Four weeks ago, I joined with many of you at the altar of our sanctuary to have ashes placed upon my forehead in the shape of a cross. On that Wednesday, we embarked on the Lenten journey together to remind ourselves of our mortality and our humanity.
As I mouthed those words, “Ashes to ashes, and dust to dust,” on Ash Wednesday, I had no idea how quickly I would collide with this truth, with the fragility of life. When on the Tuesday after Ash Wednesday I learned that my father had died in a tragic accident, I was thrust into the Lenten journey in a way in which I never expected to find myself.
For me, this Lenten season has led me through the valley of the shadow of death. In the valley, I’ve confronted shock, deep sadness, anger, and lots of questions. But at times I have remembered that for shadows to exist there must be some source of light. Here are a few of the places where I’ve glimpsed light.
First, I’ve faced the truth that life is fragile. My father was one of the healthiest 63-year-olds I know. An avid skeet shooter, he was as careful and cautious about his sport as anyone. Yet in the quickness of the firing of a shotgun shell, his life was gone. It sounds cliché and emotionally charged (and probably is!), but it is so true that we never know what the next day holds. We must be intentional about living good and purposeful lives. The light for me on this part of the journey has been that my father tried to do just that.
Second, I have sought light by trying to make space for Mystery. We will never know exactly what caused that shotgun to discharge. Nor will I ever be able to answer the questions of why things like this happen. At my father’s funeral, his pastor, Mike Ruffin, quoted the words of one of my favorite authors, Frederick Buechner: “Here is the world. Beautiful and terrible things will happen. Don’t be afraid.” Those words were a powerful reminder for me of Mystery and have been a source of comfort and light for me.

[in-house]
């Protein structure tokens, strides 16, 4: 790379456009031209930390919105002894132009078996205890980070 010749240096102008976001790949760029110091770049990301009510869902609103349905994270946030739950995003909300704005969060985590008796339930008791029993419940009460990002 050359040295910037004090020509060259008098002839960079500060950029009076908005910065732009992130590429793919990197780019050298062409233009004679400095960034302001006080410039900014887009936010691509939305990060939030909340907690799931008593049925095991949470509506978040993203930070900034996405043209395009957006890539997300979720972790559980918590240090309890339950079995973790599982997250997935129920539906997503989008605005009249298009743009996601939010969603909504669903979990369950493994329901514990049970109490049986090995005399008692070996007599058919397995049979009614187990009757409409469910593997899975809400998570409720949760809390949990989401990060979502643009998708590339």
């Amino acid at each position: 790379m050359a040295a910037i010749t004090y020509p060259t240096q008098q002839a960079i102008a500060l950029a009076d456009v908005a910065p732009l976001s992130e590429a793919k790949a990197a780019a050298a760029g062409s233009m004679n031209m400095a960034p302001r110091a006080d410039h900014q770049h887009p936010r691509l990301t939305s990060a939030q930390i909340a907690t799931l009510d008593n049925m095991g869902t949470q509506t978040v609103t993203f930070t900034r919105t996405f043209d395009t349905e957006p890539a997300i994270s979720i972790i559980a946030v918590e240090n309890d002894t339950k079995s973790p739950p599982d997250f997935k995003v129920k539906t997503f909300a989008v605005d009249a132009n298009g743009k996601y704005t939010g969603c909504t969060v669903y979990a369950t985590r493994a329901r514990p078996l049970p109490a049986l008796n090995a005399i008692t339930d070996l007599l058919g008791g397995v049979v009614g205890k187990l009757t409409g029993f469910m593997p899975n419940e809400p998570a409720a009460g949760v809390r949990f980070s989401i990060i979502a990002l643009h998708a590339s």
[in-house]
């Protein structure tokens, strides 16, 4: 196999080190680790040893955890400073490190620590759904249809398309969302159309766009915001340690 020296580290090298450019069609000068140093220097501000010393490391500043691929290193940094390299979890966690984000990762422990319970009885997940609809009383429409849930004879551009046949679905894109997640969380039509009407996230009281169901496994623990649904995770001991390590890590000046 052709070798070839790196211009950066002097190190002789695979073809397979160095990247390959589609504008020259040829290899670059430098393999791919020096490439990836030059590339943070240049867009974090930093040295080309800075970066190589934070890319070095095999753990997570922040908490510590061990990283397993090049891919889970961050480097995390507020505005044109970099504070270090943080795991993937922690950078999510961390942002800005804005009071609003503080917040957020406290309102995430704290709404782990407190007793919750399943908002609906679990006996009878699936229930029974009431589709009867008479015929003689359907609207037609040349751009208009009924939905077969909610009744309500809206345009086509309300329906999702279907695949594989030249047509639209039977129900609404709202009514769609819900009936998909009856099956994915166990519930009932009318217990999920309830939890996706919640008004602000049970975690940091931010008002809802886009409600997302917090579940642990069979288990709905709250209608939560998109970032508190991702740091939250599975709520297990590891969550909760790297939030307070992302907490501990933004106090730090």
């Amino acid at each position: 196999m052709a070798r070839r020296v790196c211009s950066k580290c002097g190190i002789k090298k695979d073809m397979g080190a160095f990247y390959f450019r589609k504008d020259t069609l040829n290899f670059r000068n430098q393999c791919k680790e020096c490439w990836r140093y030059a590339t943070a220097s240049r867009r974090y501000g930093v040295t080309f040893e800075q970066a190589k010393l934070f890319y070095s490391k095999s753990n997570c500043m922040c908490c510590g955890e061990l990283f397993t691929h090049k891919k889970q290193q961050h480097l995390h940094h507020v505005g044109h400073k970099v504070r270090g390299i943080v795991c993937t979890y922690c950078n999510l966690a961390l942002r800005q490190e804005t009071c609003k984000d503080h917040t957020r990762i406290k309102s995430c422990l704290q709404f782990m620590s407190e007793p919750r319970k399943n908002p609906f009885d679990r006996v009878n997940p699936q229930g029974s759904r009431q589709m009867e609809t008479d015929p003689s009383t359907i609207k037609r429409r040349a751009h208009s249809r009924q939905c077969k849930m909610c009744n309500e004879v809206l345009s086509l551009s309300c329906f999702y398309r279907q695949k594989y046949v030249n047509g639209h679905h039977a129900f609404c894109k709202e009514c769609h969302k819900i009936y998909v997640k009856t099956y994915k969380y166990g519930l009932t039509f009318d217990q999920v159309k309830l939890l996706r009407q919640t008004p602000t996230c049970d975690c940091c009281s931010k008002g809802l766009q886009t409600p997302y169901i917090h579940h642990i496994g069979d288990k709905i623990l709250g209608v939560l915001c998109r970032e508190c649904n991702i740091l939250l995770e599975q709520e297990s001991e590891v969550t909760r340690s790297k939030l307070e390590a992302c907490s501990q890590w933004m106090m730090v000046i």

Through it all, I have been left with an overwhelming sense of gratitude. I am grateful that my Dad had a life well-lived – not perfect, but good and honest and true to himself. I am grateful that he often told me and showed me how much he loved me and how proud he was of me. I am grateful that he enjoyed life, cared for others, and took time to delight in those he loved.
I am grateful to have found God along this journey. I have felt God’s embrace in the open arms that greet meet with hugs on a daily basis. I have tasted God’s goodness in the meals that have sustained us. I have been overwhelmed by God’s word of comfort in the many cards, calls and emails that have been sent our way. I saw the face of God in the faces of church members who drove from Macon to be present at the visitation and the funeral. And I’m pretty sure there was a bit of the Divine in that banana pudding that was delivered to our home this week!
I am well aware that this Lenten journey is just beginning for me and that it will not end when the cloth in the sanctuary turns from purple to white. But I do look forward to Easter. I pray that even as I still find myself in the valley, I will be reminded of hope and life and light. I will rest in God’s promise that the worst things are never the last things, and I will be grateful for the good gifts from God that I have found, even in the valley.